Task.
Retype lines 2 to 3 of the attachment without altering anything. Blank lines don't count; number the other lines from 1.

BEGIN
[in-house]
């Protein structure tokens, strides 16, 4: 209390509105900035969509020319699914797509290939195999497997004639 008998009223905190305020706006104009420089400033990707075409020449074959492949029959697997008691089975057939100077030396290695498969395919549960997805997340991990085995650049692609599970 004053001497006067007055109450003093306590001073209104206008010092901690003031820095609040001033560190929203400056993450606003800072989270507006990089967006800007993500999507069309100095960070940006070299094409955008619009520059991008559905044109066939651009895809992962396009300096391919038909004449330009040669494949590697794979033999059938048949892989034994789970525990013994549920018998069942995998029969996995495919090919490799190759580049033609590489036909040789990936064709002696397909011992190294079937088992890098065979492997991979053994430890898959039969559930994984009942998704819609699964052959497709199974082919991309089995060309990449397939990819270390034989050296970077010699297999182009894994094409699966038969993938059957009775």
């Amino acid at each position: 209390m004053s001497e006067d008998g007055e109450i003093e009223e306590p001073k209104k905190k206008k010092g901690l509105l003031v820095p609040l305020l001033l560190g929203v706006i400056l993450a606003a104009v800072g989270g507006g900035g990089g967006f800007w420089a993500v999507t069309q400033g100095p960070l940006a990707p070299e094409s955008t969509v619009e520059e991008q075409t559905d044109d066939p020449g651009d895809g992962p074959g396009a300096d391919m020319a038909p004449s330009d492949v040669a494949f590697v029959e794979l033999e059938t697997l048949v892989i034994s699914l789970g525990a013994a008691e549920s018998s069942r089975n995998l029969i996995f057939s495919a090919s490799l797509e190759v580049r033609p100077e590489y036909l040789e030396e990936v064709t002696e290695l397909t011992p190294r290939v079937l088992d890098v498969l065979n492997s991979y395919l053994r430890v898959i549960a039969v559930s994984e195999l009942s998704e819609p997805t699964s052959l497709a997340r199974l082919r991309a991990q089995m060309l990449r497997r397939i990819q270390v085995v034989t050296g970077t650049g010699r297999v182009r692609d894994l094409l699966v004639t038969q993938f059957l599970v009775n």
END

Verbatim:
């Protein structure tokens, strides 16, 4: 209390509105900035969509020319699914797509290939195999497997004639 008998009223905190305020706006104009420089400033990707075409020449074959492949029959697997008691089975057939100077030396290695498969395919549960997805997340991990085995650049692609599970 004053001497006067007055109450003093306590001073209104206008010092901690003031820095609040001033560190929203400056993450606003800072989270507006990089967006800007993500999507069309100095960070940006070299094409955008619009520059991008559905044109066939651009895809992962396009300096391919038909004449330009040669494949590697794979033999059938048949892989034994789970525990013994549920018998069942995998029969996995495919090919490799190759580049033609590489036909040789990936064709002696397909011992190294079937088992890098065979492997991979053994430890898959039969559930994984009942998704819609699964052959497709199974082919991309089995060309990449397939990819270390034989050296970077010699297999182009894994094409699966038969993938059957009775």
């Amino acid at each position: 209390m004053s001497e006067d008998g007055e109450i003093e009223e306590p001073k209104k905190k206008k010092g901690l509105l003031v820095p609040l305020l001033l560190g929203v706006i400056l993450a606003a104009v800072g989270g507006g900035g990089g967006f800007w420089a993500v999507t069309q400033g100095p960070l940006a990707p070299e094409s955008t969509v619009e520059e991008q075409t559905d044109d066939p020449g651009d895809g992962p074959g396009a300096d391919m020319a038909p004449s330009d492949v040669a494949f590697v029959e794979l033999e059938t697997l048949v892989i034994s699914l789970g525990a013994a008691e549920s018998s069942r089975n995998l029969i996995f057939s495919a090919s490799l797509e190759v580049r033609p100077e590489y036909l040789e030396e990936v064709t002696e290695l397909t011992p190294r290939v079937l088992d890098v498969l065979n492997s991979y395919l053994r430890v898959i549960a039969v559930s994984e195999l009942s998704e819609p997805t699964s052959l497709a997340r199974l082919r991309a991990q089995m060309l990449r497997r397939i990819q270390v085995v034989t050296g970077t650049g010699r297999v182009r692609d894994l094409l699966v004639t038969q993938f059957l599970v009775n």